Claret’s Mediation in the Case Against the Camagüey Patriots
Antonio María Claret (1807-1870), after undertaking outstanding evangelistic work in Catalonia and the Canary Islands, Participating as co-founder of the Congregation of the Sons of the Immaculate Heart of Mary (Claretian Missionaries) and being ordained bishop, was sent to our country to become the Archbishop of Santiago de Cuba, which covered the territory from the provinces of Guantanamo to Ciego de Avila, a vast region where evangelical work had been poor due to the absence of the bishops for 18 years.
To better develop his mission, Claret prepared a pastoral letter addressed to the initiation into the Christian life with similarities to the current Social Doctrine of the Church, legalized thousands of marriages, founded the Brotherhood of Instruction in the Christian for evangelistic work, and together with Mother Maria Antonia Paris also founded the Immaculate Heart of Mary (Claretian). His pole star was always the dignity and priority of the needy as shown by the credit unions created for workers and farmers, the aid to women without dowries to marry, support for helpless widows, and his attention to agriculture, a sector for which he wrote two books on modern agricultural methods, established a farm in Camaguey for poor children and developed a plan intended to turn peasants into real owners.
His arrival to Cuba came when the slave trade was still throwing thousands of Africans on our shores. As the chance to abolish slavery was not in his hands, he called for, following the example of St. Paul, charity in the treatment of the prisoners, equality between blacks and whites, and the elimination of trafficking, while authorizing interracial marriage and demanding the enforcement of civil and ecclesiastical laws containing benefits for the slaves, as the Edict of Good Government, the Regulation of Slaves and the Synod Laws. The ethical value of his conduct lay in the fact that the colonial authorities forbade the clergy to criticize the existing legislation; as slavery was legal he had to face more than one proceeding against him.
Although Claret declared himself to be apolitical, he was actually a supporter of the monarchical system and against independence. However, as a man of the Church, he never turned away from his missionary work. In his autobiography he wrote: “I’ve never gotten into policy matters, I see and ponder the progress of things, but do not say a word.” Although he felt that direct political action was an impediment to the priestly ministry, the truth is that no one who cares about and deals with the poor, the sick, workers and slaves, can be seen as separate from politics.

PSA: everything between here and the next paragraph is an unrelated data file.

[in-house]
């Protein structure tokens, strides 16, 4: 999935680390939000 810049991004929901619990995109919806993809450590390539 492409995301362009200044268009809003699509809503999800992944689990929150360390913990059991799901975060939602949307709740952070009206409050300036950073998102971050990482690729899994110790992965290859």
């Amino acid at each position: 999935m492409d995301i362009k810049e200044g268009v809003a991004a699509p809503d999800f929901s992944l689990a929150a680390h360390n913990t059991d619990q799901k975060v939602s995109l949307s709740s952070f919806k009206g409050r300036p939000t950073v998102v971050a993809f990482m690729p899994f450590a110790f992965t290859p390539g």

The best proof of the foregoing Claret himself presented with his attitude during the trial, conducted in August 1851, which sentenced to death Joaquín de Agüero and other Camaguey patriots who rose up against the metropolis. He considered them patriots because, although they were supporters of annexation, he couldn’t ignore that their political views took in all those who admired the American model for its democratic character, and were not just advocating for union with the United States with the selfish concern of preserving slavery.
That was the case for Joaquin de Aguero, who started in public life by abolishing slavery in his own properties, nearly two decades before Carlos Manuel de Cespedes did the same in La Demajagua. The reason stemmed from the fact that, as annexation implied separation from Spain, those who had ideas of independence could not accept the participation in the first stage, that is the separation. The Marxist historian Sergio Aguirre, in Citizenship and Nationhood in Nineteenth-Century Cuba, referring to Joaquin de Aguero, Isidoro de Armenteros, Francisco and Ramon Pinto wrote: “They were all, it seems, annexationists. But were they motivated by, mistakenly, by a healthy democratic intention? Or were they mortgaged to the Cuban nationality in the interests of slavery? For whom was independence was the real target? Logically, the most likely seems Agüero. The least likely, Pinto.” Another historian, Oscar Loyola, in Cuba and Its History, acknowledges that the annexation was not a single unifying goal and he argues that Aguero rose up in defense of the separation of Cuba from the metropolis.
In support of those Cubans who fought for independence from Spain, Claret, who was a supporter of the monarchy, asked for that their death sentences be commuted in exchange for his own life: a courageous attitude with ethics consistent with the Christian principles.
In a letter to the Captain General of the Island, on July 26, 1851, wrote: “As Your Excellency is aware I was never involved in political affairs, but on this island religion and politics are so intertwined that one hardly can speak of the one with the other, even should one wish to.” For his conscientiousness he was the victim of several assassination attempts, including the incident in 1856 in the city of Holguin, where he was wounded in the cheek and right arm with a knife.
In 1857 Claret, on being appointed personal confessor of Queen Isabel II, left Cuba. As a result of the liberal revolution of 1868 he went into exile with the Queen and died a refugee in an abbey in France on October 24, 1870. For his work, the Latin American Bishops asked Pope Leo XIII for his beatification, the cause was introduced in 1887, he was declared Venerable in 1890, beatified in February 1934 and canonized by Pope Pius XII on May 7, 1950.
Similar to Bishop Pedro Agustín Morell, who mediated and defended the slaves of El Cobre in 1731, San Antonio María Claret, interceded for the lives of a group of patriots from Camagüey. Little-known facts, which are part of our history and they contain many lessons for the present Cuban.